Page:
Freedom’s 200m price tag

David%20Benady%20120x120Snack food and alcohol producers are about to discover the price of freedom. And it looks like there will be small change from £200m.

That is the sum pledged by the promoters of fatty, sugary and salty foods to support the biggest healthy living crusade in history.

The snack food industry plans to use its skills in marketing to promote new, active and healthy lifestyles, and help reduce the UK’s apparently frightening levels of obesity.

Companies, including Coca-Cola and PepsiCo, Mars and Nestlé, ITV and Channel 4, are all reaching into their pockets to help fund the Government’s health drive in the run-up to the London 2012 Olympics.

Their campaign – about which there are exasperatingly few details as yet – will tie into the Department of Health’s £75m “Change 4 Life” marketing onslaught against obesity. Ads will hit television screens early next year, though it is still unclear how the food and ad industry’s contribution will link into them.

Whether this £200m of largesse will save the junk food industry from ever-more draconian restrictions on their marketing activities is far from clear.

Alcohol producers, remember, have performed somersaults to prove they are responsible purveyors of booze. Yet these activities may not save them from the increasingly stringent restrictions on marketing. The University of Sheffield’s investigation into the relationship between price, promotion, advertising and problem boozing, commissioned by the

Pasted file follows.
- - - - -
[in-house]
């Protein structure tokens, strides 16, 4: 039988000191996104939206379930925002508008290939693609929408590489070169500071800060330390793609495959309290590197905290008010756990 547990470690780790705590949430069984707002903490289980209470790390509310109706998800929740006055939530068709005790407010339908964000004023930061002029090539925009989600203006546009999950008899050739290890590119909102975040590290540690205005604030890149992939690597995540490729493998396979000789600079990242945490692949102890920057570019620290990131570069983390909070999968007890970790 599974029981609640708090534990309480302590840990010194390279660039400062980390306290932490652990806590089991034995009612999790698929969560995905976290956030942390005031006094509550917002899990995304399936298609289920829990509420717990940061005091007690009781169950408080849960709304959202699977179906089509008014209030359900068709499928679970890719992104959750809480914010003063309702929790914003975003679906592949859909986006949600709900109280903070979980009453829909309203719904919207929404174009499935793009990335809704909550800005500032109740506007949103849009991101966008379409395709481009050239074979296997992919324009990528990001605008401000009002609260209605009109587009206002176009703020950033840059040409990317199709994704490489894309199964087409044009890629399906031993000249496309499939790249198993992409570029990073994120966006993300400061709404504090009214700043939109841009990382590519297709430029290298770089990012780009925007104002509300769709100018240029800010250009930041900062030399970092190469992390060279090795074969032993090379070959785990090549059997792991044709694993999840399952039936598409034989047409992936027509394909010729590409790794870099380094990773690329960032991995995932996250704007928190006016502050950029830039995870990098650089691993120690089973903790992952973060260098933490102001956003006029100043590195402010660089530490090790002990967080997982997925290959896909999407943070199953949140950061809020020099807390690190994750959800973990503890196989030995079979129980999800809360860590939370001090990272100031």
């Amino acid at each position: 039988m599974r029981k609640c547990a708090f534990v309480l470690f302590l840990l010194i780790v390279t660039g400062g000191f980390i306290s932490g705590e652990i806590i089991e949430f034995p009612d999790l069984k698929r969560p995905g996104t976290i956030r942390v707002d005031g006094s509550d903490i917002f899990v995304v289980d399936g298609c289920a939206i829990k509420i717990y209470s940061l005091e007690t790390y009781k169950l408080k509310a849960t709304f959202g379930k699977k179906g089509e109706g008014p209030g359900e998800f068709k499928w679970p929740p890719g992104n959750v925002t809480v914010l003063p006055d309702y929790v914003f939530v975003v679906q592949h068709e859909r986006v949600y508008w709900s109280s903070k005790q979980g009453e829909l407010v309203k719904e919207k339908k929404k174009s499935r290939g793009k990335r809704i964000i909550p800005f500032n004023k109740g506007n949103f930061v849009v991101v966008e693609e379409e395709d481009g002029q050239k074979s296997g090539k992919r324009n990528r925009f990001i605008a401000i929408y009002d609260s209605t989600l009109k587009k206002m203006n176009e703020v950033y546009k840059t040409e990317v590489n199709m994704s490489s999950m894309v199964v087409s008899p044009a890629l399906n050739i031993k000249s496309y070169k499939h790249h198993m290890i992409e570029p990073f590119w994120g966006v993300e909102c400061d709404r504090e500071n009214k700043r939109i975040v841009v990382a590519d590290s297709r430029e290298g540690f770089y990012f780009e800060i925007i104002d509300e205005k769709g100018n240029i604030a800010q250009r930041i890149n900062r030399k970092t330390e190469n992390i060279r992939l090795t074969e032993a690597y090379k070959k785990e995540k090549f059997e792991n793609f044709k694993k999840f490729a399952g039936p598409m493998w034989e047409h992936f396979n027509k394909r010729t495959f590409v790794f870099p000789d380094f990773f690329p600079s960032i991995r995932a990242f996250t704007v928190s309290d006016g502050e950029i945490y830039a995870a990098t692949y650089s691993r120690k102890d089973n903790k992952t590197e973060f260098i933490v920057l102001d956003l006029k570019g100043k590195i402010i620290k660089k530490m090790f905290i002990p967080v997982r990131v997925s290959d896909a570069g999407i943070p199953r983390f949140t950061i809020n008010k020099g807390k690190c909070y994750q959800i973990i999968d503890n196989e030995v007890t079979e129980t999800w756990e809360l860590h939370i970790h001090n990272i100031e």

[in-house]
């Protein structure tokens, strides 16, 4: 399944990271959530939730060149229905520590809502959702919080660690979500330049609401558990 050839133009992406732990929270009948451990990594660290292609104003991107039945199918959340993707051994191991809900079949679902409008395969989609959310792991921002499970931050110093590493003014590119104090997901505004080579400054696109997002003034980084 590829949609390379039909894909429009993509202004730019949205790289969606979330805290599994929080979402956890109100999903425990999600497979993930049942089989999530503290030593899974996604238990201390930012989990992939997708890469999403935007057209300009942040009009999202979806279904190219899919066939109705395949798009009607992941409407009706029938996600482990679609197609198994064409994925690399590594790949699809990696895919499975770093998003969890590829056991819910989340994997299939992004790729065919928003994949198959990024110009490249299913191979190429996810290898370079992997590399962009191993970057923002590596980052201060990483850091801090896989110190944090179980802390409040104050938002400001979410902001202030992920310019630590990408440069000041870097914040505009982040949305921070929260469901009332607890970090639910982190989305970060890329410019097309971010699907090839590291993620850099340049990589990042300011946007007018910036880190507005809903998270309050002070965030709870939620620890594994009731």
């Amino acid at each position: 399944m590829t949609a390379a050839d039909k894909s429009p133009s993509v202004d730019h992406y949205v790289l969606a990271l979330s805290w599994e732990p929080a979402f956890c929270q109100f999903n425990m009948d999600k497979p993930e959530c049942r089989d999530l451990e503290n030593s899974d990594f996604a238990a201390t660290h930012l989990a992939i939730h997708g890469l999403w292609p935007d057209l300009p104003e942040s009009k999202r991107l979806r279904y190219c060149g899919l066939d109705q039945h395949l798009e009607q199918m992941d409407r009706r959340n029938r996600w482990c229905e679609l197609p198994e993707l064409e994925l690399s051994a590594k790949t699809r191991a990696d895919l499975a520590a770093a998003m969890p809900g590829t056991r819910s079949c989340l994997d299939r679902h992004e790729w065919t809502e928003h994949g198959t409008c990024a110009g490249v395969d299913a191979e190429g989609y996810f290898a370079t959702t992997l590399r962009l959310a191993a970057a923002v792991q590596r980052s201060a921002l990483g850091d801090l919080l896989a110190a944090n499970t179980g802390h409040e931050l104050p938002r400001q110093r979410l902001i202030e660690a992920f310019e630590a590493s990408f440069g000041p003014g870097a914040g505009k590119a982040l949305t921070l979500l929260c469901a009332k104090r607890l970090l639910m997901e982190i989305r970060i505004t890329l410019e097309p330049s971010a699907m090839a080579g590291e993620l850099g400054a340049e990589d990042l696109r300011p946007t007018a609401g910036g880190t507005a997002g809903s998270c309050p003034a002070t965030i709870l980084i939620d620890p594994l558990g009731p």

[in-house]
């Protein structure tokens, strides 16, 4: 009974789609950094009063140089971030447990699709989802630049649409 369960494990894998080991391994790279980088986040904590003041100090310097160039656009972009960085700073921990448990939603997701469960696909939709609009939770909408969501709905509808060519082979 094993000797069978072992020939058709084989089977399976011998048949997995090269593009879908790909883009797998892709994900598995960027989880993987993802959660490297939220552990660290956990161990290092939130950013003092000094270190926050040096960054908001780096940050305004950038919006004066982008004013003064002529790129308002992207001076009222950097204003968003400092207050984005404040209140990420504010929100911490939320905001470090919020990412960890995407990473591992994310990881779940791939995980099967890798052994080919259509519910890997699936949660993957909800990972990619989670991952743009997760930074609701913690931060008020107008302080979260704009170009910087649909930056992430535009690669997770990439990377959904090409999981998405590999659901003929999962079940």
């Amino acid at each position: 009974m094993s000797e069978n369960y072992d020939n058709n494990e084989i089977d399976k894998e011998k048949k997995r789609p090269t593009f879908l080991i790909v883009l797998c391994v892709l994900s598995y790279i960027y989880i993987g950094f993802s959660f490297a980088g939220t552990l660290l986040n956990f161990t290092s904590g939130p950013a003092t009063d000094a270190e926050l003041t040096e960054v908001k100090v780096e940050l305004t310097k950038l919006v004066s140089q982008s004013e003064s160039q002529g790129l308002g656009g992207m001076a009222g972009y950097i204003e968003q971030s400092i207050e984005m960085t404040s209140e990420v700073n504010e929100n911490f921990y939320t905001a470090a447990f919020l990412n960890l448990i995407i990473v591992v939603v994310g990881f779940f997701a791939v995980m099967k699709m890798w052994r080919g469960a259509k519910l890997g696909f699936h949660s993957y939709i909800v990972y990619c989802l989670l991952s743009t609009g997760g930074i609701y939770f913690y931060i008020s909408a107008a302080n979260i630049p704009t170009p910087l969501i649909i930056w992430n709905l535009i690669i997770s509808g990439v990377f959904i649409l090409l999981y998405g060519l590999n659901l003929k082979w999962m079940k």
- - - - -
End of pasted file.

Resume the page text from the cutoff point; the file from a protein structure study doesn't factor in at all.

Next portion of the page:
Department of Health, indicates likely Government action. The study, which published initial findings this week, says: increase the price and there will be less problem drinking. Ouch. Meanwhile increased advertising spend boosts demand for alcohol, surprise, surprise. Though, of course, ads have a tiny effect on consumption compared to price. These are not exactly astonishing findings but they are likely to influence Government policy on alcohol harm reduction

Surely the food industry’s £200m in support for health minister Alan Johnson’s biggest-ever health drive must buy them some brownie points? But whether it will save them from ever-harsher marketing restrictions will depend on how successful the campaigns are. Will they help reduce obesity levels?

It should be remembered that over the past two decades, sports and healthy living have become obsessions in the UK. Gymnasia have sprouted up across the country at an unprecedented rate, football mania has reached previously undreamt of levels and sporting “chic” is at an all-time high. Media are filled with health advice. Sports stars are the new celebrities, nudging out film stars and hard-living rock and rollers. Sports clothing dominates high street fashion. Nike has relentlessly told us to “just do it”, yet obesity has soared. So the idea that marketing campaigns can do much more to increase activity levels for certain groups and tackle obesity will take some proving.

Especially since health secretary Johnson has already shot one of social marketing’s most cunning foxes – fear.

Government responsibility campaigns have scored spectacular successes by splattering our TV screens with blood, gore, dead children, orphaned children, horrific hospital scenes, parents killed in car crashes and drunks falling off scaffolding. There’s nothing like presenting us with our darkest fears to encourage us to behave responsibly.

But Johnson has ruled out using such high-pressure threats in the fight against obesity. “Change4Life” will promote positive messages about the great benefits of healthy living. If that works, it really will be a change.

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